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Public Health


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Public health, epidemiology, structural inequalities, complex interactions, gender, poverty, health insurance, marriage, colon cancer, survival, health care reform, social policy


Objectives. Long-term colon cancer survival is not well explained by main effects. We explored the interaction of age, gender, marital status, health insurance and poverty on 10-year colon cancer survival.

Methods. California registry data were analyzed for 5,776 people diagnosed from 1995 to 2000; followed until 2014. Census data classified neighborhood poverty. We tested interactions with regressions and described them with standardized rates and rate ratios (RR).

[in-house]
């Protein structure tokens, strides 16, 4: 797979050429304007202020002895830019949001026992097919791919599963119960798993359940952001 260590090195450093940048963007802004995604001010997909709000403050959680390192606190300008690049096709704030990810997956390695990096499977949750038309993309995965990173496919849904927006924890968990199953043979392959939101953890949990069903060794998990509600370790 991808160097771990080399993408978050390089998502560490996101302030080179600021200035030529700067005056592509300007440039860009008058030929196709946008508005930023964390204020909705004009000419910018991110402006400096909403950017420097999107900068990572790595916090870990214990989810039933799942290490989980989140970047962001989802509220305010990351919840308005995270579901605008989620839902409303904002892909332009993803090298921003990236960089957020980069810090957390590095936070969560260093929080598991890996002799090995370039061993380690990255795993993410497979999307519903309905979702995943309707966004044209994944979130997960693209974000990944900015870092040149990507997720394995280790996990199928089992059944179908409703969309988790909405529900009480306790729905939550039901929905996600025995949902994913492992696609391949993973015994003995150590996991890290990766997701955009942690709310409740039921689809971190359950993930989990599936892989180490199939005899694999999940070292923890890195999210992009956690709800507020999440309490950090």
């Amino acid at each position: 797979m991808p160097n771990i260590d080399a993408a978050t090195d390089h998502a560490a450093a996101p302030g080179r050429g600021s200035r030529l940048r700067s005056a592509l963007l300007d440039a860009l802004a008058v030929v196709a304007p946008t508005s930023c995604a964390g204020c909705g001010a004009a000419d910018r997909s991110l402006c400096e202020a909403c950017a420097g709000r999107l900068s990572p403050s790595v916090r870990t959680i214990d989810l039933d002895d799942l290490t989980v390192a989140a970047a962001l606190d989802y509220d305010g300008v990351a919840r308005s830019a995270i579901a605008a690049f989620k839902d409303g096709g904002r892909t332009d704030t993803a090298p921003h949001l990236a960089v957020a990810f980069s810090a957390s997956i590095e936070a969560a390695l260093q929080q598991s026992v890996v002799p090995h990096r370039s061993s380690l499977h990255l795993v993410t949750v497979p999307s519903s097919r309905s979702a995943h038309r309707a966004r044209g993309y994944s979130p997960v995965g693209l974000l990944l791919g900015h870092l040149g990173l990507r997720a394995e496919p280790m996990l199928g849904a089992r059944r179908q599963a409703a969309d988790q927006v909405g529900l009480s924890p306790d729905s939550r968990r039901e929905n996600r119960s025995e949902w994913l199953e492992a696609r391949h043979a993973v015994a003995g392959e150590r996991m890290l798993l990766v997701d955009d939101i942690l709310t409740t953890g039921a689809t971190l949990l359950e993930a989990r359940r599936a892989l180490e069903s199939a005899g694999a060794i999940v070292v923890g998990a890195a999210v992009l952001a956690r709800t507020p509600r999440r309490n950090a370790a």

Results. The 5-way interaction was significant, suggesting larger 4-way disadvantages among non-Medicare-eligible people. A significant 4-way interaction was a 3-way interaction in non-high poverty neighborhoods only. Private insurance was protective for unmarried men (RR = 1.60) but not women, while it was protective for married women (RR = 1.22) but not men. This pattern seemed explained by lower-incomes of certain groups of unmarried women and married men and more prevalent underinsuring of unmarried men.

Conclusions. Structural inequities related to the institutions of marriage and health care seem to affect women and men quite differently. Policy makers ought to be cognizant of such structural imbalances as future reforms of American health care are considered.



Funding Reference Number

CIHR grant no. 67161-2


First published in Public Health,

Copyright The Royal Society for Public Health